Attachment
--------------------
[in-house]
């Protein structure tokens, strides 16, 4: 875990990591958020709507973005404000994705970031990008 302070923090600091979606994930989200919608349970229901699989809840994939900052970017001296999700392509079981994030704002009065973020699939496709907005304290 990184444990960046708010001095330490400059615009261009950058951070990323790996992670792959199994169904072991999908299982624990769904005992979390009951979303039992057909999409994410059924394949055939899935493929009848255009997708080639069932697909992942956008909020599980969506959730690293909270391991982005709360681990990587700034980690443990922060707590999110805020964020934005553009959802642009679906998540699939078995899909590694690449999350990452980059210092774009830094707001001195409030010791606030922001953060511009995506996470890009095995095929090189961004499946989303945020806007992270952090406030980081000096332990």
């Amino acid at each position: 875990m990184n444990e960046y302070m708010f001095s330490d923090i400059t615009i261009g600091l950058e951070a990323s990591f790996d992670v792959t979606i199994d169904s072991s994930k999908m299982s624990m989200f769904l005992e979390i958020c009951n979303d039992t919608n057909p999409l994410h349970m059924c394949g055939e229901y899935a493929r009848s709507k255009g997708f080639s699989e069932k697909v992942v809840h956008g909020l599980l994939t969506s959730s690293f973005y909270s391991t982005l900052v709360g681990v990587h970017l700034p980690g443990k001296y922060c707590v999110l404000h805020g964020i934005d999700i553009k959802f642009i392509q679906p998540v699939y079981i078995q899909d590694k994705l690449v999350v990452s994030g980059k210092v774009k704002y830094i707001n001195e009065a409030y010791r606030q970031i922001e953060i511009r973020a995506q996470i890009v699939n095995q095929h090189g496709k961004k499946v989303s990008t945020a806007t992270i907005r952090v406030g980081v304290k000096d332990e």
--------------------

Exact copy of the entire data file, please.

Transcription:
[in-house]
């Protein structure tokens, strides 16, 4: 875990990591958020709507973005404000994705970031990008 302070923090600091979606994930989200919608349970229901699989809840994939900052970017001296999700392509079981994030704002009065973020699939496709907005304290 990184444990960046708010001095330490400059615009261009950058951070990323790996992670792959199994169904072991999908299982624990769904005992979390009951979303039992057909999409994410059924394949055939899935493929009848255009997708080639069932697909992942956008909020599980969506959730690293909270391991982005709360681990990587700034980690443990922060707590999110805020964020934005553009959802642009679906998540699939078995899909590694690449999350990452980059210092774009830094707001001195409030010791606030922001953060511009995506996470890009095995095929090189961004499946989303945020806007992270952090406030980081000096332990």
């Amino acid at each position: 875990m990184n444990e960046y302070m708010f001095s330490d923090i400059t615009i261009g600091l950058e951070a990323s990591f790996d992670v792959t979606i199994d169904s072991s994930k999908m299982s624990m989200f769904l005992e979390i958020c009951n979303d039992t919608n057909p999409l994410h349970m059924c394949g055939e229901y899935a493929r009848s709507k255009g997708f080639s699989e069932k697909v992942v809840h956008g909020l599980l994939t969506s959730s690293f973005y909270s391991t982005l900052v709360g681990v990587h970017l700034p980690g443990k001296y922060c707590v999110l404000h805020g964020i934005d999700i553009k959802f642009i392509q679906p998540v699939y079981i078995q899909d590694k994705l690449v999350v990452s994030g980059k210092v774009k704002y830094i707001n001195e009065a409030y010791r606030q970031i922001e953060i511009r973020a995506q996470i890009v699939n095995q095929h090189g496709k961004k499946v989303s990008t945020a806007t992270i907005r952090v406030g980081v304290k000096d332990e």